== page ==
An extended-cycle birth control pill that reduces the number of menstrual cycles from an average of 13 per year to only four came on the market in 2003. Another contraceptive pill being tested would eliminate all menstrual periods while being taken.
The rhythm method calculates the most fertile time of a woman’s cycle, when abstinence is recommended to avoid pregnancy. To identify the fertile period, a woman keeps a calendar of her menstrual cycle. Keeping track of her temperature helps determine the time of ovulation, because the basal body temperature rises one half to three quarters of a degree one to two days prior to ovulation. Checking cervical mucus is another way to determine ovulation. At ovulation, the viscosity of the mucus is thinner and the amount greater than at other times during the cycle. The rhythm method is effective at preventing pregnancy between 75 and 80 percent of the time as practiced. For the calendar rhythm method to be effective, a woman must learn exactly how to recognize these signs of ovulation.
Vaginal Ring With Hormones
A disposable vaginal ring is placed in the vagina much like a diaphragm. A good alternative for women who appreciate the benefits of a contraceptive pill but have trouble remembering to take a daily pill, it contains the lowest effective dose of both estrogen and progestin. You only have to insert the ring once a month and remove it after three weeks. As with all hormonal contraception, you must wait until it takes effect before relying on the method. A barrier method such as a condom should be used for the first week, or even a month to be really safe. You will continue to have regular monthly periods.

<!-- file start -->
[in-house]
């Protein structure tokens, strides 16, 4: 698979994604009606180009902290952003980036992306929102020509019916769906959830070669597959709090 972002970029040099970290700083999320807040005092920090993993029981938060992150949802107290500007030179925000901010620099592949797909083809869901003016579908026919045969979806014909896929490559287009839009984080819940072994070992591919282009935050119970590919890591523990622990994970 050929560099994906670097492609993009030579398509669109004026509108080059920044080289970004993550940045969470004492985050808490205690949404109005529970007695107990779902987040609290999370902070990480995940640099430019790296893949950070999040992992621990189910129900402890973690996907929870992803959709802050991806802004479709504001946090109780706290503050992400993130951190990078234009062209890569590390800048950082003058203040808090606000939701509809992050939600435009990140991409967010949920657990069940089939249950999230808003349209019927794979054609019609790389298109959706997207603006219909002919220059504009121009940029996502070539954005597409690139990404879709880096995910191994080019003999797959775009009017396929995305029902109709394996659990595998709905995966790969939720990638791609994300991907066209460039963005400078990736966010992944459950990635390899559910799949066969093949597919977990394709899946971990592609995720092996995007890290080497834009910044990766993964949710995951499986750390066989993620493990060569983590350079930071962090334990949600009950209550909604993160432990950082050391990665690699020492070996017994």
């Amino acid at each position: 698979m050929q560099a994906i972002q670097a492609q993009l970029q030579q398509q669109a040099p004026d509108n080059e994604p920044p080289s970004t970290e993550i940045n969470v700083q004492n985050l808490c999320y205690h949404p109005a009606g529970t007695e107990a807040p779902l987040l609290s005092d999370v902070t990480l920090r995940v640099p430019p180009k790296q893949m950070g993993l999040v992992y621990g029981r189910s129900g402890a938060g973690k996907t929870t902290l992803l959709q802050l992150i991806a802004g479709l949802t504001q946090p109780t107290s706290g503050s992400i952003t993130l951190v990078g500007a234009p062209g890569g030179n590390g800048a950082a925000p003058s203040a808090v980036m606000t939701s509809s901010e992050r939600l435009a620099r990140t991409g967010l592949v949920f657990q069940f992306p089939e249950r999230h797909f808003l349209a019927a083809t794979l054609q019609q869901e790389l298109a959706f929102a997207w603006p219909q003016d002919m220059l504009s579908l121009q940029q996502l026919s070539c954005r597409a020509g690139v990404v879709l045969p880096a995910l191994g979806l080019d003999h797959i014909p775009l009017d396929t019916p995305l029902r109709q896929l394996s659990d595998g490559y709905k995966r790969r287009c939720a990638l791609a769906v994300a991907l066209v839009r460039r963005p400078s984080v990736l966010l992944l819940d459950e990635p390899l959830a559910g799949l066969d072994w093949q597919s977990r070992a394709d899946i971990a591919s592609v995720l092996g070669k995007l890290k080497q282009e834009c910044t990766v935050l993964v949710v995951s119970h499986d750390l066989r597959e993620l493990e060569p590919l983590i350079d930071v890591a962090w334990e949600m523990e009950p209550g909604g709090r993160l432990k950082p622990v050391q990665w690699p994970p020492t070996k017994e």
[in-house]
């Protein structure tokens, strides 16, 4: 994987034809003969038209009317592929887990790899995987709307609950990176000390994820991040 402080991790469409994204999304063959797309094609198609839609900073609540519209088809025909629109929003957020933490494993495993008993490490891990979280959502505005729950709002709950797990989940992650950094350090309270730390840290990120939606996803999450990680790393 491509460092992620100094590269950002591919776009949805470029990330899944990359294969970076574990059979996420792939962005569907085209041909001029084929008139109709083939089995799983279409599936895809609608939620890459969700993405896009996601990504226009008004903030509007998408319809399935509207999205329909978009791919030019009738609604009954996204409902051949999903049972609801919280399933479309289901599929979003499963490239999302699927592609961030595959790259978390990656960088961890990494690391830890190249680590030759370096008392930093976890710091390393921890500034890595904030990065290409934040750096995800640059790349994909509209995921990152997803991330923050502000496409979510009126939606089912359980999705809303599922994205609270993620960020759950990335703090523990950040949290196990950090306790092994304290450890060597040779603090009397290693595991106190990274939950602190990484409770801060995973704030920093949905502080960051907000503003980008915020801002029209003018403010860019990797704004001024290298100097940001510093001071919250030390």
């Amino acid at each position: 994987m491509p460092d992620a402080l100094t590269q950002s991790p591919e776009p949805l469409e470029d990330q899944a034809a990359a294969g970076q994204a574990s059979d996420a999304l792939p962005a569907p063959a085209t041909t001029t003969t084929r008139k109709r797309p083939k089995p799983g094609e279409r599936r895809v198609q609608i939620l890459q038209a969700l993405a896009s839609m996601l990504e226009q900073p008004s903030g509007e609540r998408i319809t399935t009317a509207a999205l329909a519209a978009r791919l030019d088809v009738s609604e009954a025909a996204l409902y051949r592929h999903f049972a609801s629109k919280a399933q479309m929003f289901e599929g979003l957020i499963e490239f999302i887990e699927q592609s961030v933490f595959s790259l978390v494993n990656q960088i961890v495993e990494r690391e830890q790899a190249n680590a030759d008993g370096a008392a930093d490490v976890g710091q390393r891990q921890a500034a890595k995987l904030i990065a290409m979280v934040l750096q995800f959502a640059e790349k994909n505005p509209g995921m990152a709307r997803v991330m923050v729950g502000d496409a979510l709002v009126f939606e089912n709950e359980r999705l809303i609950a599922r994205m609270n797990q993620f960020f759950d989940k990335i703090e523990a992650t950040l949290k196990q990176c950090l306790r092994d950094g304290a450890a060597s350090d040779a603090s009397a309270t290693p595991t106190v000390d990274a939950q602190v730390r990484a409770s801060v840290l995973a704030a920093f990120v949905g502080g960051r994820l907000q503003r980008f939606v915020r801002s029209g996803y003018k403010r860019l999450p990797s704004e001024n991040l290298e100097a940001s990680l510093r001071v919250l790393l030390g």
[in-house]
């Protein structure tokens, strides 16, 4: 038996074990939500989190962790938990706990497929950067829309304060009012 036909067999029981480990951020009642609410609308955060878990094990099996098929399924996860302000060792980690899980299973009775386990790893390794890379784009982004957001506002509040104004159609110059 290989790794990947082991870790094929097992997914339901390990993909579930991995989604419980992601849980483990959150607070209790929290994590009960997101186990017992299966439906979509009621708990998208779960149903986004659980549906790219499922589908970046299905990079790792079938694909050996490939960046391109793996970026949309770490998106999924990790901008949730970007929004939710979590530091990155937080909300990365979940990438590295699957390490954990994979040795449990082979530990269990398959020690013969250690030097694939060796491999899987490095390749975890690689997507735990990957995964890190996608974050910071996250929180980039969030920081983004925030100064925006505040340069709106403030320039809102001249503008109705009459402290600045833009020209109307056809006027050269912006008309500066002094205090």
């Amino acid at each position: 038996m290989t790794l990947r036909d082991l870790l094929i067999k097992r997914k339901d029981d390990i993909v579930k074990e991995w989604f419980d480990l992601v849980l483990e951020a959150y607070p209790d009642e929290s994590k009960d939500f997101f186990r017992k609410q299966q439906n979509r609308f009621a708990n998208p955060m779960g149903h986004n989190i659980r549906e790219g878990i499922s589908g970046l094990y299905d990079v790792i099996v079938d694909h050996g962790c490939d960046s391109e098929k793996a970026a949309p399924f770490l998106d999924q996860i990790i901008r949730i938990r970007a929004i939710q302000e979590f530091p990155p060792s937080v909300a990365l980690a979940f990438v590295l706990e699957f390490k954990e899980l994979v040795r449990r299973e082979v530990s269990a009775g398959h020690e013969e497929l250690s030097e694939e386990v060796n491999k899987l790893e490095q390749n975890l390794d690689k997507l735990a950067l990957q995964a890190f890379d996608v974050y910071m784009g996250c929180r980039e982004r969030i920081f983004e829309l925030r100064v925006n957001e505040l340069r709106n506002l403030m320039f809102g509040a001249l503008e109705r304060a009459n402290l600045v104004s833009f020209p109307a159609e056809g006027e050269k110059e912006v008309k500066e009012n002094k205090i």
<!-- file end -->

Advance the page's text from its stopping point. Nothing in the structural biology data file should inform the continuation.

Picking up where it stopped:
The morning-after pill is an effective backup if a condom breaks or you forget to take two or more birth control pills during the month. It works because it contains a higher dosage of the same chemical hormones found in other forms of birth control. The pill is available at most pharmacies without a prescription; however, it is designed for emergency-use only. If taken within 72 hours after unprotected sexual intercourse, it is 89 percent effective. This means that seven out of eight women who would have become pregnant following unprotected sex during the three days around ovulation would not conceive. Side effects may include abdominal pain, headache, nausea and vomiting, dizziness and breast tenderness. If you are already pregnant and take it, you will not abort the fetus.
Your physician can provide explanations of all birth control methods so you can make the best choice for you and your partner. See www.planned-parenthood.org for additional information.
Adair R. Heyl, Ph.D., is an assistant professor, and Peter S. Heyl, M.D., is an associate professor, at the Department of Obstetrics and Gynecology, Eastern Virginia Medical School, Norfolk.
Do you have questions about family planning? Send them to firstname.lastname@example.org.